Trump administration expected to seek aid for shale companies hit by oil rout

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US President Donald Trump gestures after arriving on Capitol Hill as US Senate Majority leader Mitch McConnell (R-KY) and Senator Roy Blunt (R-MO) look on in Washington, DC on March 10, 2020.

Nicholas Kamm | AFP | Getty Images

As oil prices decline and pressure energy companies, President Donald Trump will reportedly likely seek a federal aid package for struggling U.S. producers, The Washington Post reported Tuesday, citing four people familiar with the matter.

The aid would likely be in the form of low-interest government loans, The Washington Post said.

Monday was the energy sector’s worst day on record, as oil prices slid 24% to more than four-year lows. Recent losses are accelerating declines in the oil patch, which has been struggling for years.

Every component in the sector is currently trading in a bear market, or more than 20% below recent highs. 

On Tuesday, Occidental Petroleum slashed its quarterly dividend by 86%, while also cutting its capital spending program, and similar announcements could be coming for the other companies in the industry.

Monday’s steep slide came after talks between OPEC and its allies deteriorated.

On Friday, OPEC ally Russia rejected the additional 1.5 million barrel per day production cut that the 14-member cartel proposed. The current production cuts expire at the end of March, which means that beginning April 1 nations can pump as much oil as they want.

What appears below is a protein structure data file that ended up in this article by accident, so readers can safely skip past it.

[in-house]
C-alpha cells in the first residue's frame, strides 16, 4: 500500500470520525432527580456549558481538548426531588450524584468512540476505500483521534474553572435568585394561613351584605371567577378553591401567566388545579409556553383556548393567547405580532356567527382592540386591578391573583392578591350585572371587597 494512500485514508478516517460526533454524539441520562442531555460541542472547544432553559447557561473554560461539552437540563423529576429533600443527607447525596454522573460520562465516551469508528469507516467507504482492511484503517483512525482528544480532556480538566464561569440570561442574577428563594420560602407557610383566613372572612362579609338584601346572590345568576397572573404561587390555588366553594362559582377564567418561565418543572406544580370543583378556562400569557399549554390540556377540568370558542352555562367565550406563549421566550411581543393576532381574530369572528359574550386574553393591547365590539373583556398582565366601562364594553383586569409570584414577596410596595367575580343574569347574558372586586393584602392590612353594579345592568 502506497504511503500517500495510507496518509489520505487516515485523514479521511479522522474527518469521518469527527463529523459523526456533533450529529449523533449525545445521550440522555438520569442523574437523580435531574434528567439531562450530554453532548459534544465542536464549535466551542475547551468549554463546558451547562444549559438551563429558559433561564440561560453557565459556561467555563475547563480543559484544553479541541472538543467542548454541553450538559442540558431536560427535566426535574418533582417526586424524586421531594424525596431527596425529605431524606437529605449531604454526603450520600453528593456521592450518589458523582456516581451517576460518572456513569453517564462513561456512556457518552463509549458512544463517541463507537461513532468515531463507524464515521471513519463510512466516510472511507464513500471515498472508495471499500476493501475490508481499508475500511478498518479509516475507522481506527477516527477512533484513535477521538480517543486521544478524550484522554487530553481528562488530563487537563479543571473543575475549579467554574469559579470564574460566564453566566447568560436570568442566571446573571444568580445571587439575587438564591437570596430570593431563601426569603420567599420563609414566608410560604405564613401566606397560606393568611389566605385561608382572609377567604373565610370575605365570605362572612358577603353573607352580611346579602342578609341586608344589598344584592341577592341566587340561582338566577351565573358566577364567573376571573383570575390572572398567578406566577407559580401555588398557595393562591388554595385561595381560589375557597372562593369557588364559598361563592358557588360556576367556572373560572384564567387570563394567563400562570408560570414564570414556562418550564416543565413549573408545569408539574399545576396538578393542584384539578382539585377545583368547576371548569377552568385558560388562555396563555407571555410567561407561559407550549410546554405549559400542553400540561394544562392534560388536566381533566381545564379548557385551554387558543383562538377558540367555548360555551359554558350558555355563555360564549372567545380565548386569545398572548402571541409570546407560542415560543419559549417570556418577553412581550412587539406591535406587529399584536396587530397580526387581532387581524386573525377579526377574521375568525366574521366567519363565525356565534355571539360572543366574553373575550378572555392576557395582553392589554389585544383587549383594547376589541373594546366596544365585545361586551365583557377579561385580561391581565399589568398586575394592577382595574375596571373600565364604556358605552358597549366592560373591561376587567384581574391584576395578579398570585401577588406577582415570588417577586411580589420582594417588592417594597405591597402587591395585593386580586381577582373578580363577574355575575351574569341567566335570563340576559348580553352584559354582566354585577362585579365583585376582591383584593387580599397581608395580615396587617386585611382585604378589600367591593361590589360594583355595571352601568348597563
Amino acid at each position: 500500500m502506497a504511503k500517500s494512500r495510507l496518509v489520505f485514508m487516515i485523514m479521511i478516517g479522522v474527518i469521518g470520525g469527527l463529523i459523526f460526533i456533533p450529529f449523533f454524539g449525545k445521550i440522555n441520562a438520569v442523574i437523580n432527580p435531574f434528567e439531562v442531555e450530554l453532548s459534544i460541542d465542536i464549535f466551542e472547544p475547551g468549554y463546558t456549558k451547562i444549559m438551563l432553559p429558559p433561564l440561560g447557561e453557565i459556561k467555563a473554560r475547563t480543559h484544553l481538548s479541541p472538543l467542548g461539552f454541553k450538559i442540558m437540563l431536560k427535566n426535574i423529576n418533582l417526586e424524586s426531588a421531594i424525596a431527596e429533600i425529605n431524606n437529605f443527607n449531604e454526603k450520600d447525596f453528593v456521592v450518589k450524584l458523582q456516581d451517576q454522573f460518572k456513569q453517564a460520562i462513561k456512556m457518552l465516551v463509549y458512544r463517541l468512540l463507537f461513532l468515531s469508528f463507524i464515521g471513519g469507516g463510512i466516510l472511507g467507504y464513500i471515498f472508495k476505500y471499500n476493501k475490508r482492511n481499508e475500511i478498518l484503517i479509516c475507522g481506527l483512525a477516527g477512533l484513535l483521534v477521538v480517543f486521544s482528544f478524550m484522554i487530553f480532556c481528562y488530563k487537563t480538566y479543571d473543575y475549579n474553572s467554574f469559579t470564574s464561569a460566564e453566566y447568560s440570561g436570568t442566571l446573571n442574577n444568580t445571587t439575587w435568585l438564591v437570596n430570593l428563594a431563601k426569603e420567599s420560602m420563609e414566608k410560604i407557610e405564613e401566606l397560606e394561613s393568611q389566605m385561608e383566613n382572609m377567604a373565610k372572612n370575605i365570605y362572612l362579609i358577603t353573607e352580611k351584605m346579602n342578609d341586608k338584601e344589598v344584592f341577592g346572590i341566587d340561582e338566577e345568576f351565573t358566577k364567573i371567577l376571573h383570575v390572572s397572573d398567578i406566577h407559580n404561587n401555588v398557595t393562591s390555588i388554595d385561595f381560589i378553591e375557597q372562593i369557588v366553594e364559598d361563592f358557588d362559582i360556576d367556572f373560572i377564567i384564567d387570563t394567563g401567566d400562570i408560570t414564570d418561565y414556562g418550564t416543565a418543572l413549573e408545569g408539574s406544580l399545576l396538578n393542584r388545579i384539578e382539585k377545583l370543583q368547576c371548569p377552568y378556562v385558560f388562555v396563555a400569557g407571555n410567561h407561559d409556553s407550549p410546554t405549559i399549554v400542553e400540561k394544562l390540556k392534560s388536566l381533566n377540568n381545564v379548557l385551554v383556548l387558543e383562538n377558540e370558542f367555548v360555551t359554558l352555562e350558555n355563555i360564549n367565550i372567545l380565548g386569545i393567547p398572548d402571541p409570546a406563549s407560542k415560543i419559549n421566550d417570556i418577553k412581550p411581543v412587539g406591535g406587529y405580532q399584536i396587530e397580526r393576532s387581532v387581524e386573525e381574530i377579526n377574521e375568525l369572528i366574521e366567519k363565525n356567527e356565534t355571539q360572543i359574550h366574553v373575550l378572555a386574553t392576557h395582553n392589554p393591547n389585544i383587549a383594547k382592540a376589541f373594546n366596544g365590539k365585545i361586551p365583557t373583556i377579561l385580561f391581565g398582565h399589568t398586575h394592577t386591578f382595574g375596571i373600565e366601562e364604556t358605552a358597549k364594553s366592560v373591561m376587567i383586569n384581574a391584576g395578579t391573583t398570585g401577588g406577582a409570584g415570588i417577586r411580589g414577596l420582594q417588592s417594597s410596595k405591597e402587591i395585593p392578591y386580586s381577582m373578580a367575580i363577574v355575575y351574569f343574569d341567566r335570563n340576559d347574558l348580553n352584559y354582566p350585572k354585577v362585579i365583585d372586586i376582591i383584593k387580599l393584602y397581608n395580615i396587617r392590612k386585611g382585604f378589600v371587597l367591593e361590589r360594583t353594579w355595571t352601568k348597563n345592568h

After the unsuccessful talks concluded, OPEC’s de facto leader Saudi Arabia on Saturday slashed its official oil prices.

Saudi Aramco CEO Amin Nasser said on Tuesday that the kingdom plans to supply a record 12.3 million barrels per day in April, well above current production level of 9.7 million bpd. 

In response, Novak said that Russian oil companies may boost output by up to 300,000 barrels per day, according to a report from Reuters, while noting that the country has the ability to increase production by as much as 500,000 barrels per day.

This potential oversupply comes at a time when oil prices were already moving lower after the coronavirus outbreak and subsequent travel slowdown has led to soft demand for crude.

President Trump on Monday sought to play down the plunging price of oil as markets tanked, saying that lower gas prices were good for consumers.

“Good for the consumer, gasoline prices coming down!” Trump wrote in one of a series of posts on Twitter. He also said, “Saudi Arabia and Russia are arguing over the price and flow of oil. That, and the Fake News, is the reason for the market drop!”

As prices sank on Monday, the U.S. Department of Energy released a statement saying the Trump Administration was monitoring the situation.

“These attempts by state actors to manipulate and shock oil markets reinforce the importance of the role of the United States as a reliable energy supplier to partners and allies around the world,” the statement said. “The United States, as the world’s largest producer of oil and gas, can and will withstand this volatility. The growth of the unconventional oil and gas industry in the United States has led to a more secure, resilient and flexible market.”

The White House declined to comment.

To read the full article from The Washington Post click here.

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